A big factor in the new Street skepticism is 5G. Over half of all telco planners would agree that 5G was really an essential-for-telcos evolutionary upgrade to mobile networks, not a new opportunity to gain revenue. A third say that they believed that the claims it would generate more revenue through things like network slicing and improved latency were over-hyped. There was a massive 5G tech-media hype wave that Wall Street at first bought into, and then began to doubt as progress in deployment was slow and proof of revenue even slower. Once bitten, twice shy, they say, and so telcos are reluctant to push some extravagant benefit case for optical networking without hard evidence, which of course they don’t yet have.

Or do they? I think the optical networking skeptics in the telco world are ignoring two facts. First, reducing cost is as good a benefit as raising revenue. Second, the “they” in the “Build it and They will Come” story doesn’t necessarily mean end users. It could mean partners.

Opex, overall, is roughly as large a cost item for telcos as capex, even now when they’ve done a lot to reduce headcounts, especially if you factor in subscriber churn created by operations mistakes and outages. Network operations efforts are largely proportional to network complexity, which grows logarithmically with the number of devices. A network built to rely on an optical ring/mesh model rather than a hierarchy of routers would have fewer devices and so present less complexity and less operations costs. Optical devices are also generally more reliable than electrical devices like routers, at least 50% higher mean time between failures, according to operators, which also cuts opex. Could these savings completely pay for an optical network modernization? For sure it could help.

Operators aren’t used to planning services as a part of an evolving ecosystem of players, but that’s what future service generations are likely to be. No developer is going to write latency-dependent applications with no low-latency services available to support them. “Field of Dreams,” remember? Telcos jumped out and built infrastructure for telephones, and they need to do that with latency-sensitive applications. Optical networks are the path to that, and if operators confidently invest in them wouldn’t that convince software, IoT, and other prospective partner companies to follow? A sensible developer program would help even more.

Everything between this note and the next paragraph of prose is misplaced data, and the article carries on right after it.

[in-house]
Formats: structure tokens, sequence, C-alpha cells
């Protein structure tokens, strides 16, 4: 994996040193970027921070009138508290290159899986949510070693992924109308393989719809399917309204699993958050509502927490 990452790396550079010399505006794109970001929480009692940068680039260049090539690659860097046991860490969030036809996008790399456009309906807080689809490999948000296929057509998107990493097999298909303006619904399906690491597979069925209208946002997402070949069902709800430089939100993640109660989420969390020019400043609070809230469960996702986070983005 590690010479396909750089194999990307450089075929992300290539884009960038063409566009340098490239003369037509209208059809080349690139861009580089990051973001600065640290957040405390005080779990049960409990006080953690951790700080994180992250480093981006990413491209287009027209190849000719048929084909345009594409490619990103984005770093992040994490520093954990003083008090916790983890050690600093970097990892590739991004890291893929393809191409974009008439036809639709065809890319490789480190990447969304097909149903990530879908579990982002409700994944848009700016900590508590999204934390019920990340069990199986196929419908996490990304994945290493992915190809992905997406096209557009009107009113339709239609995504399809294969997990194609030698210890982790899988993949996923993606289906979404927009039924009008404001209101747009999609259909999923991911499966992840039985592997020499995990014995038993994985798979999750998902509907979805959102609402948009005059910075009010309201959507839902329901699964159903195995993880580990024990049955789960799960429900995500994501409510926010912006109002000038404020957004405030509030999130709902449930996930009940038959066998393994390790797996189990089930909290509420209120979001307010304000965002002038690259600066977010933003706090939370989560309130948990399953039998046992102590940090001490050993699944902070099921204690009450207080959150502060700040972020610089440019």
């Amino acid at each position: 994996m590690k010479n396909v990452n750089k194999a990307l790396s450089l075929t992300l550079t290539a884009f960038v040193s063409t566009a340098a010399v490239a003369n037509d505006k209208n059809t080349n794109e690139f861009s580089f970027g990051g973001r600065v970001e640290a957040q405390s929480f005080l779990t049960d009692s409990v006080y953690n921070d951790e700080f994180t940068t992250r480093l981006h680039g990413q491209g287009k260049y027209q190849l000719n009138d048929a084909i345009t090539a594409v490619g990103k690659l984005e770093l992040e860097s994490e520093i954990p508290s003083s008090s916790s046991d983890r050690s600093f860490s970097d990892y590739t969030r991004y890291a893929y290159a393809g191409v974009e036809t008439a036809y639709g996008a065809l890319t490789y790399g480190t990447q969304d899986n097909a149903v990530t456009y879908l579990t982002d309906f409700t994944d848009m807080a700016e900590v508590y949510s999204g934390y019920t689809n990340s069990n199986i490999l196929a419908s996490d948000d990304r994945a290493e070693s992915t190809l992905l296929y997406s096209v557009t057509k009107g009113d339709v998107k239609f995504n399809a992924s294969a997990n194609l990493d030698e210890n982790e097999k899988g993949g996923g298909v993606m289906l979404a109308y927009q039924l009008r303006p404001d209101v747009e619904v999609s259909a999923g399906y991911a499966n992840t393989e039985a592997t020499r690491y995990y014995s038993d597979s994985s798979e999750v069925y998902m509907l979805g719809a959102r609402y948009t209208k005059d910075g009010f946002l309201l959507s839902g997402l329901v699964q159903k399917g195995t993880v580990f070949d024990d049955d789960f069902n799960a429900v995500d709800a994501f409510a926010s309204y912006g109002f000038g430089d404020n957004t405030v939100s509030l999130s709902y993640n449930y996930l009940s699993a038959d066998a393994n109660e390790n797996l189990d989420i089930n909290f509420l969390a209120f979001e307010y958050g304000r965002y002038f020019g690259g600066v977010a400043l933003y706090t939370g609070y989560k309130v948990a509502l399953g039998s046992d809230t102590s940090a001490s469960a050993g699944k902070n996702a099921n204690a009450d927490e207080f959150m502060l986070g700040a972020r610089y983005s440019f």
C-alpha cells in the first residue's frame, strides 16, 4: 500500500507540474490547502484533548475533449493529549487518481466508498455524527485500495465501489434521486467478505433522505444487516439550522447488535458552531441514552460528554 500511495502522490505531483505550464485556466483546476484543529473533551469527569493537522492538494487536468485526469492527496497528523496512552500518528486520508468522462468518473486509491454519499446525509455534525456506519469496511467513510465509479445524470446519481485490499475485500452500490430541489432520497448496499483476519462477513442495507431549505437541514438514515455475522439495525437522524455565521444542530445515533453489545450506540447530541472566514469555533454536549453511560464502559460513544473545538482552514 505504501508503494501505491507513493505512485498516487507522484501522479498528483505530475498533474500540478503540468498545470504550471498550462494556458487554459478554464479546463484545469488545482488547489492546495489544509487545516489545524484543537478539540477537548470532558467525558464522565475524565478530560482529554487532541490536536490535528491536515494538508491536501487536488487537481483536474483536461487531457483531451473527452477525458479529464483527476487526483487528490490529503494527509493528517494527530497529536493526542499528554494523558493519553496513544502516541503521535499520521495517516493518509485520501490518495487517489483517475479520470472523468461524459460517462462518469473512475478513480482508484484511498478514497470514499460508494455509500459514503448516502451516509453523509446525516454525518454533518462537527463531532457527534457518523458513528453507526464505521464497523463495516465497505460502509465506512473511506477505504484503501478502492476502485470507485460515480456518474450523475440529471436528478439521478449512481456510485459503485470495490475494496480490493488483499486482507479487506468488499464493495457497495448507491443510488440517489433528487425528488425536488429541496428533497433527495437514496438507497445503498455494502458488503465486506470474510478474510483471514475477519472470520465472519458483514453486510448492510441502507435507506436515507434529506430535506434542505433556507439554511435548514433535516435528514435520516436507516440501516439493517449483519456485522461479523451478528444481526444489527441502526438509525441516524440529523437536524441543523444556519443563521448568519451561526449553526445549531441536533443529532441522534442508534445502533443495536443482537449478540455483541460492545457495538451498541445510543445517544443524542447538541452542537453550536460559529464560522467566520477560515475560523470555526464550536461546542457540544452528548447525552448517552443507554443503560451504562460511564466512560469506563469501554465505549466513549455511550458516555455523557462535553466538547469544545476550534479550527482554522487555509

There’s even an answer to the Street’s concerns. Look at telco financial reports and you continually see the abbreviation “EBITDA”, which stands for “earnings before interest, taxes, depreciation, and amortization”. That’s shorthand for saying that traditionally the Street hasn’t worried too much about either telco capex or even writing down gear they’re fork-lifting away to make room for optical networking. Operating expenses, on the other hand, goes straight to the bottom line as a cost. Telco CFOs and investor relations people could easily spin a tale that says that optical network investment, even on a large scale, is an opex benefit that’s almost without a compensating bottom-line cost. What kind of ROI does that create? Infinitely high.

Most telco stocks are in the toilet already. A realistic story about the opex benefits of optical networking and the future potential of low-latency networks in IoT and the metaverse, combined with EBITDA reality, could turn that around. There’s nothing else that could reverse the telco stocks’ fortunes on the horizon – so it would be smart for telcos to take the optical network opportunity.